Ineffective copyright protection in the metaverse

By Anushree Yewale and Krishi Shah, TMT Law Practice

Pooja Entertainment recently purchased virtual land, naming it Poojaverse, to promote its release of Bade Miyan Chote Miyan, the first Hindi film released in the metaverse. This unprecedented move proves film producers are tapping into and utilising new and evolving mediums and markets to maximise the viewership of their content.

The metaverse is the digital twin of the physical world, where people can create avatars, place them in virtual spaces, and manipulate them with virtual reality, augmented reality and artificial intelligence tools, effectively living a virtual life. To understand copyright issues in the metaverse, it is important to distinguish between an open and closed metaverse. An open metaverse consists of platforms where users can create new features such as buildings and marketplaces, such as Decentraland. A closed metaverse features platforms where users cannot create additional elements, and one company owns and manages all aspects of a platform such as the video game Fortnite.

As the metaverse is itself a software computer programme, it enjoys copyright protection under the Indian Copyright Act, 1957 (act). What remains to be ascertained and assessed is the copyright protection in the elements created in the metaverse. In answering this it can be said that in a closed metaverse, the platform owner owns all the elements within that platform since the users do not have autonomy to create any works/features. However, the challenge is to ascertain who owns the copyright in works created in an open metaverse – Whether it is the platform owners or the real-world creators, or whether through avatars or otherwise, or both may claim to be the owners of such works.

Anushree Yewale
Associate partner
TMT Law Practice

Under the act, unless there is any contract to the contrary limiting the use of the platform, the author of the works is the owner of the copyright. Accordingly, the real person or entity creating the work is to be regarded as the author of the work, and hence its owner. Logically, it is in the interests of open metaverse platform owners that the users are indeed the owners of the copyright of the works they create, thus making platform owners intermediaries only and absolving them of liability for any infringement.

To complicate matters further, in the metaverse, the boundaries of content exploitation are blurred as multiple rights of several persons are being exploited simultaneously. For example, a metaverse music concert may require a public performance licence as well as a reproduction licence, since the concert is being streamed in the real world albeit virtually. It may therefore be difficult to identify the rights to be granted for exploitation of content in the metaverse given the overlap of rights and use. If a third party shares any work generated outside the metaverse, that is in the real world, within the metaverse, without permission from the copyright owner, such exploitation would amount to copyright infringement. One such example of infringement was where luxury brand Hermès sued an artist for making and selling copies in the metaverse as NFTs.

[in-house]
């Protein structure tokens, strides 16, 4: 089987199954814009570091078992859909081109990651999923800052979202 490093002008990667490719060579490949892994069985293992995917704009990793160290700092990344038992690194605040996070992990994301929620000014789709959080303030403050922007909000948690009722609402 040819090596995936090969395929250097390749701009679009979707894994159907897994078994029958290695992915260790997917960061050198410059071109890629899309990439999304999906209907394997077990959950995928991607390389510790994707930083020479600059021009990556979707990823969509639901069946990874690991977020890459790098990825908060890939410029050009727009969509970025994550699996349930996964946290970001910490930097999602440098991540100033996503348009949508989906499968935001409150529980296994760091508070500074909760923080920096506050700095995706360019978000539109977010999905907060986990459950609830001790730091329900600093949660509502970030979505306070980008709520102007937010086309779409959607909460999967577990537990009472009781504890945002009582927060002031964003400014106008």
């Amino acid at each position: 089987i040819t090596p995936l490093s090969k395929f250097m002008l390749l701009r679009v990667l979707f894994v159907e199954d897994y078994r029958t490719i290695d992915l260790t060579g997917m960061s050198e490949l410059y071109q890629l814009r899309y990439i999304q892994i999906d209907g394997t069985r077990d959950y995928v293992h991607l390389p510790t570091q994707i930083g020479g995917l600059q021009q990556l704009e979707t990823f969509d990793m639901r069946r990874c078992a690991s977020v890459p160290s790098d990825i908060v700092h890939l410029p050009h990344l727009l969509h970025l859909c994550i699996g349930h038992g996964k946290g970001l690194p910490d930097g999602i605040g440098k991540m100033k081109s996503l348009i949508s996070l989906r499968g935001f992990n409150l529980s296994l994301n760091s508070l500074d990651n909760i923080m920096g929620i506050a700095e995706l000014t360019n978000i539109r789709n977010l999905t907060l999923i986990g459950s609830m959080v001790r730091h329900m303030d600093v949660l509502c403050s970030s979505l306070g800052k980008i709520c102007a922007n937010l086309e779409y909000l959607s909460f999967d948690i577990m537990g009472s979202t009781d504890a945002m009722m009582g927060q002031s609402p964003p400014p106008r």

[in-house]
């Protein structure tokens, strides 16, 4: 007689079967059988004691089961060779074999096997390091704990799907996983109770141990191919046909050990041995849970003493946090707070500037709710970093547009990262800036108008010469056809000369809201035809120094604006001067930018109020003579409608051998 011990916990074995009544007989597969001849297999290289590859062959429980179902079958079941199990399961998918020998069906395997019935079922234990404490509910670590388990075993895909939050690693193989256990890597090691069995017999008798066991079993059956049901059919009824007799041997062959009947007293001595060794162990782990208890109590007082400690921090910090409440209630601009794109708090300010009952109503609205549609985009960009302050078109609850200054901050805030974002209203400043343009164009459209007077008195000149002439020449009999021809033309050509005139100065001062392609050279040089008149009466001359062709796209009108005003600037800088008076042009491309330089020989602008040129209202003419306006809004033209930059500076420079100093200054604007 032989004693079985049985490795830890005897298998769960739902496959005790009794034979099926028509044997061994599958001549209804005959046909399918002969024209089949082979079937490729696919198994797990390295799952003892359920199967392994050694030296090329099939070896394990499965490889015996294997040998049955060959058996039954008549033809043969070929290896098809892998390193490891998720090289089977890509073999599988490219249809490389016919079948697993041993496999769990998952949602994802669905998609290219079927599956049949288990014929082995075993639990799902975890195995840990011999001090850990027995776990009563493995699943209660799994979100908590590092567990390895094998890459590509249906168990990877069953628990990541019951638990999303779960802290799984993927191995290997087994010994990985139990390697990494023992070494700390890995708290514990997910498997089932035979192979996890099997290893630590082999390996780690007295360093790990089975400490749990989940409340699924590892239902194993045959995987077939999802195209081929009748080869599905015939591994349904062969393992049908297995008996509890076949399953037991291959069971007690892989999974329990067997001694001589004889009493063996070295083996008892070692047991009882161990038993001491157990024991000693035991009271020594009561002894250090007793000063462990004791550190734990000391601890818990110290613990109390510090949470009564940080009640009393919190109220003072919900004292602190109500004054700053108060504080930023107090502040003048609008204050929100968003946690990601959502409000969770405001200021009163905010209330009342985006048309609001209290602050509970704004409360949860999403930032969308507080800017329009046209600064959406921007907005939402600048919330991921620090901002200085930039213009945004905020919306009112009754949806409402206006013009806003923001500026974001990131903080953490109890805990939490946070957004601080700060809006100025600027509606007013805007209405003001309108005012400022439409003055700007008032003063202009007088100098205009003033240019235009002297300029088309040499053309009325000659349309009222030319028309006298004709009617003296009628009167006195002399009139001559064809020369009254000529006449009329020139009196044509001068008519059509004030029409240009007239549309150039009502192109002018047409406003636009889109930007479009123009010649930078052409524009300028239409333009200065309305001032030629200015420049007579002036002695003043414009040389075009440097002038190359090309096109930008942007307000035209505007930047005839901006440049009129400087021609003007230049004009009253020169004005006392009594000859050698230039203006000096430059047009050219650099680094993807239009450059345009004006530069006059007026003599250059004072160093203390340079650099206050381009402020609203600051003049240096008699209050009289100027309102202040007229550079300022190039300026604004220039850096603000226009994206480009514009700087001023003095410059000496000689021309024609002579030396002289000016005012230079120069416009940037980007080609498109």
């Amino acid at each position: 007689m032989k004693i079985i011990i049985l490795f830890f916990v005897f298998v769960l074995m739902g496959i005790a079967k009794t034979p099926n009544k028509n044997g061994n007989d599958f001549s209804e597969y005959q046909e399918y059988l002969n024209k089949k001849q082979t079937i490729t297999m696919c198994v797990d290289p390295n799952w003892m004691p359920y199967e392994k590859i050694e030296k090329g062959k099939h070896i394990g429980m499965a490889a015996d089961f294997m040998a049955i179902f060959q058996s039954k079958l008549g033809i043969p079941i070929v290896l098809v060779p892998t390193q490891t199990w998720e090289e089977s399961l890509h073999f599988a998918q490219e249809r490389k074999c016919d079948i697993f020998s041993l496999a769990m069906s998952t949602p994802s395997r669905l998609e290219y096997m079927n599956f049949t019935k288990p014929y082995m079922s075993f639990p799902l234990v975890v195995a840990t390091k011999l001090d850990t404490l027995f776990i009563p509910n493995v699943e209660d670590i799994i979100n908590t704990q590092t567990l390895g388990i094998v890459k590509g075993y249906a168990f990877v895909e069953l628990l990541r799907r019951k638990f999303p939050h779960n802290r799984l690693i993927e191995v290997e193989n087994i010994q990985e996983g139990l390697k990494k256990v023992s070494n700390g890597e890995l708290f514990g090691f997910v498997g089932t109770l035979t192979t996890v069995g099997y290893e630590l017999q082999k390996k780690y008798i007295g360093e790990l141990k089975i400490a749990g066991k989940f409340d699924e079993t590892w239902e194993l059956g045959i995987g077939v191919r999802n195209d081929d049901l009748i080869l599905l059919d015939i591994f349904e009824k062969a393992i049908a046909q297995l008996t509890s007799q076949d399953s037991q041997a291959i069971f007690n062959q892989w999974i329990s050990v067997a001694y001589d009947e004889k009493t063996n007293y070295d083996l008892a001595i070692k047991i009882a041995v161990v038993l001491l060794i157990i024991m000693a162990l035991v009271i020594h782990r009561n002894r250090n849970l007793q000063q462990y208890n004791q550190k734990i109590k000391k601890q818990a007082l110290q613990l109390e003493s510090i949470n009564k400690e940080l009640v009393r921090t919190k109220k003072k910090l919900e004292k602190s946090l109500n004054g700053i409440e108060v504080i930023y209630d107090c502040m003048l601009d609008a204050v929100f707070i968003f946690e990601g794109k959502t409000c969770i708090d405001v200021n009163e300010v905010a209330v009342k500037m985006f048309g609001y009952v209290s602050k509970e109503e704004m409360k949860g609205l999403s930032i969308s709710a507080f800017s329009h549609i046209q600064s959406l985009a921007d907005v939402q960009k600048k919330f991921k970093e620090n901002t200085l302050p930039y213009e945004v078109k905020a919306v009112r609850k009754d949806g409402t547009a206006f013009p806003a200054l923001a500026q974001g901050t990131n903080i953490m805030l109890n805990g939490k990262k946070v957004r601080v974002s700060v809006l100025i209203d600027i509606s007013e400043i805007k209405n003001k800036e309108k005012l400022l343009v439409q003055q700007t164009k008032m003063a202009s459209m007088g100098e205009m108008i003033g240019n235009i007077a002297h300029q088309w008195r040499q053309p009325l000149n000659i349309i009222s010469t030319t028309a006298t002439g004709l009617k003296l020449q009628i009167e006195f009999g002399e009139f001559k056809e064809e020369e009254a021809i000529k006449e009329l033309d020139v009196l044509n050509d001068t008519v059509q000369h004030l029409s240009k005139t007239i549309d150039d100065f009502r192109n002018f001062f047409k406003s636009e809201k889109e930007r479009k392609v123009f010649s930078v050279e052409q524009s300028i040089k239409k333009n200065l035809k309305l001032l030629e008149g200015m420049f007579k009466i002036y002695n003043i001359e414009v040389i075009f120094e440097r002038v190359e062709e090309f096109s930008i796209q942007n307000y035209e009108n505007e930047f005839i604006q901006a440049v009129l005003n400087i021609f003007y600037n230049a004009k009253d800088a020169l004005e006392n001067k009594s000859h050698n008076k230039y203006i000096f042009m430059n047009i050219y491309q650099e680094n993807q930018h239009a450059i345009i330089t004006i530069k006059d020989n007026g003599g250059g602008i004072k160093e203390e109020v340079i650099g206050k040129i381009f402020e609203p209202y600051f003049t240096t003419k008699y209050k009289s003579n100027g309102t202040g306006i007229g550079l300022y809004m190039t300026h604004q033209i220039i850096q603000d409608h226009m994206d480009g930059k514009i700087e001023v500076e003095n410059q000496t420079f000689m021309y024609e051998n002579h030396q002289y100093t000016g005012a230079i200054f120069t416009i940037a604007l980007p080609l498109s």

Krishi Shah
TMT Law Practice

However, the position changes for works created within the metaverse. The identities of those claiming to be copyright owners and of the infringer are usually unknown, making it extremely difficult for real-world copyright owners to identify and pursue the individuals involved. Further, if copyright owners bring infringement cases where they are domiciled, any relief granted may be restricted within territorial boundaries and therefore ineffective. There is a need for jurisdictions to put in place international agreements and guidelines to regulate such matters.

Given the absence of boundaries in the metaverse, it is also difficult to determine whether any use of content without permission amounts to fair use. The extent and co-existence of multiple metaverses may lead to the real-world tests of fair use, that is the purpose and character of the work, the nature of the work, the portion of the work used and the effect on market value, losing their effect.

The challenges in the metaverse are to identify the owner of the copyright of the content in the metaverse, to ascertain the manner and extent of infringement and to know who the infringer is. It is also difficult to decide which forums should hear cases and the extent of the remedies to be granted to copyright owners. It is urgent that existing legal mechanisms be amended in order to protect copyright holders in the ever-expanding and unregulated virtual space that is the metaverse.

Anushree Yewale is an associate partner and Krishi Shah is an associate at TMT Law Practice.

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